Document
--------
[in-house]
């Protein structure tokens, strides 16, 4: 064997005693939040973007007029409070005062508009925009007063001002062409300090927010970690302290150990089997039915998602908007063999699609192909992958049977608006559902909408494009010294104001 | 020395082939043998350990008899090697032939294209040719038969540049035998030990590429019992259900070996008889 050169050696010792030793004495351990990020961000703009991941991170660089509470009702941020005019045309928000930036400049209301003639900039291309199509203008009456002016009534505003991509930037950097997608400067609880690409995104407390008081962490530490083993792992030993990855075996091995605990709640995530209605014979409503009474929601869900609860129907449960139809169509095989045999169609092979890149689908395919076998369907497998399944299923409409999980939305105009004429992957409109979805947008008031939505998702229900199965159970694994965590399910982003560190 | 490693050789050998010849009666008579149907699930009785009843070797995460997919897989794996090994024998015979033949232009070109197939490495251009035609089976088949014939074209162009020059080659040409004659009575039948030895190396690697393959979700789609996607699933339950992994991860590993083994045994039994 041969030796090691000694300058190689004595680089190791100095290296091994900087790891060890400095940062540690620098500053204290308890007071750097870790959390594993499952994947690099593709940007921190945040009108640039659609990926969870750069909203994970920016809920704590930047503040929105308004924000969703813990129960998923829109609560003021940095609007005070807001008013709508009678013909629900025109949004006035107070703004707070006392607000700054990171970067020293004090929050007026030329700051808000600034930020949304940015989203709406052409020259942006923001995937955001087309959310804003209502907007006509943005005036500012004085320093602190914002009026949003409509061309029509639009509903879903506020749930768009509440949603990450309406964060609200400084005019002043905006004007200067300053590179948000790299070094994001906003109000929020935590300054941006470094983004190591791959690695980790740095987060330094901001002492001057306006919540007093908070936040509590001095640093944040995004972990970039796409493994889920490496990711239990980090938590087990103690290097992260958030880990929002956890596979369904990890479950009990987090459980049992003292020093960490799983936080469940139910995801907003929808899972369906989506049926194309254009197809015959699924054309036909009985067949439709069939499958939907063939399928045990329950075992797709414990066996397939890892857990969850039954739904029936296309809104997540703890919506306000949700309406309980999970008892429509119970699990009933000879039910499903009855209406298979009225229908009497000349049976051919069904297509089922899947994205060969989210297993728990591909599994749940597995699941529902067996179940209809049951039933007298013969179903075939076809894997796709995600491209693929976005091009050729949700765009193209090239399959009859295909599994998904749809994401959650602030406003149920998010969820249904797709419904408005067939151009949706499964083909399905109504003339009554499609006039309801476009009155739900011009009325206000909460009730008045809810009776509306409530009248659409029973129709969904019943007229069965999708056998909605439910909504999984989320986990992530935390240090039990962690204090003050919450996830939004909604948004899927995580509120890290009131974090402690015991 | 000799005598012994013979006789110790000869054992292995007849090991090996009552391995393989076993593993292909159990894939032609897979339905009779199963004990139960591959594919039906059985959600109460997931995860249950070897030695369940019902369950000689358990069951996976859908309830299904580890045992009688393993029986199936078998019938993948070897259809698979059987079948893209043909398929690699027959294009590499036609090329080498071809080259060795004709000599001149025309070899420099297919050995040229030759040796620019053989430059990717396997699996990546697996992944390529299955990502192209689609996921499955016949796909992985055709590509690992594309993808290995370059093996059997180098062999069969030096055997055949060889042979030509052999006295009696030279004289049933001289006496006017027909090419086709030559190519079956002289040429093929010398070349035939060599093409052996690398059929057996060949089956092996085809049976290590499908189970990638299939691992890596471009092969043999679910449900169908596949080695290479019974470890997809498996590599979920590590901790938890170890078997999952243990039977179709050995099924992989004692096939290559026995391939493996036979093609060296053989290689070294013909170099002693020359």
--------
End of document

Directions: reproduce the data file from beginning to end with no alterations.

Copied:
[in-house]
């Protein structure tokens, strides 16, 4: 064997005693939040973007007029409070005062508009925009007063001002062409300090927010970690302290150990089997039915998602908007063999699609192909992958049977608006559902909408494009010294104001 | 020395082939043998350990008899090697032939294209040719038969540049035998030990590429019992259900070996008889 050169050696010792030793004495351990990020961000703009991941991170660089509470009702941020005019045309928000930036400049209301003639900039291309199509203008009456002016009534505003991509930037950097997608400067609880690409995104407390008081962490530490083993792992030993990855075996091995605990709640995530209605014979409503009474929601869900609860129907449960139809169509095989045999169609092979890149689908395919076998369907497998399944299923409409999980939305105009004429992957409109979805947008008031939505998702229900199965159970694994965590399910982003560190 | 490693050789050998010849009666008579149907699930009785009843070797995460997919897989794996090994024998015979033949232009070109197939490495251009035609089976088949014939074209162009020059080659040409004659009575039948030895190396690697393959979700789609996607699933339950992994991860590993083994045994039994 041969030796090691000694300058190689004595680089190791100095290296091994900087790891060890400095940062540690620098500053204290308890007071750097870790959390594993499952994947690099593709940007921190945040009108640039659609990926969870750069909203994970920016809920704590930047503040929105308004924000969703813990129960998923829109609560003021940095609007005070807001008013709508009678013909629900025109949004006035107070703004707070006392607000700054990171970067020293004090929050007026030329700051808000600034930020949304940015989203709406052409020259942006923001995937955001087309959310804003209502907007006509943005005036500012004085320093602190914002009026949003409509061309029509639009509903879903506020749930768009509440949603990450309406964060609200400084005019002043905006004007200067300053590179948000790299070094994001906003109000929020935590300054941006470094983004190591791959690695980790740095987060330094901001002492001057306006919540007093908070936040509590001095640093944040995004972990970039796409493994889920490496990711239990980090938590087990103690290097992260958030880990929002956890596979369904990890479950009990987090459980049992003292020093960490799983936080469940139910995801907003929808899972369906989506049926194309254009197809015959699924054309036909009985067949439709069939499958939907063939399928045990329950075992797709414990066996397939890892857990969850039954739904029936296309809104997540703890919506306000949700309406309980999970008892429509119970699990009933000879039910499903009855209406298979009225229908009497000349049976051919069904297509089922899947994205060969989210297993728990591909599994749940597995699941529902067996179940209809049951039933007298013969179903075939076809894997796709995600491209693929976005091009050729949700765009193209090239399959009859295909599994998904749809994401959650602030406003149920998010969820249904797709419904408005067939151009949706499964083909399905109504003339009554499609006039309801476009009155739900011009009325206000909460009730008045809810009776509306409530009248659409029973129709969904019943007229069965999708056998909605439910909504999984989320986990992530935390240090039990962690204090003050919450996830939004909604948004899927995580509120890290009131974090402690015991 | 000799005598012994013979006789110790000869054992292995007849090991090996009552391995393989076993593993292909159990894939032609897979339905009779199963004990139960591959594919039906059985959600109460997931995860249950070897030695369940019902369950000689358990069951996976859908309830299904580890045992009688393993029986199936078998019938993948070897259809698979059987079948893209043909398929690699027959294009590499036609090329080498071809080259060795004709000599001149025309070899420099297919050995040229030759040796620019053989430059990717396997699996990546697996992944390529299955990502192209689609996921499955016949796909992985055709590509690992594309993808290995370059093996059997180098062999069969030096055997055949060889042979030509052999006295009696030279004289049933001289006496006017027909090419086709030559190519079956002289040429093929010398070349035939060599093409052996690398059929057996060949089956092996085809049976290590499908189970990638299939691992890596471009092969043999679910449900169908596949080695290479019974470890997809498996590599979920590590901790938890170890078997999952243990039977179709050995099924992989004692096939290559026995391939493996036979093609060296053989290689070294013909170099002693020359």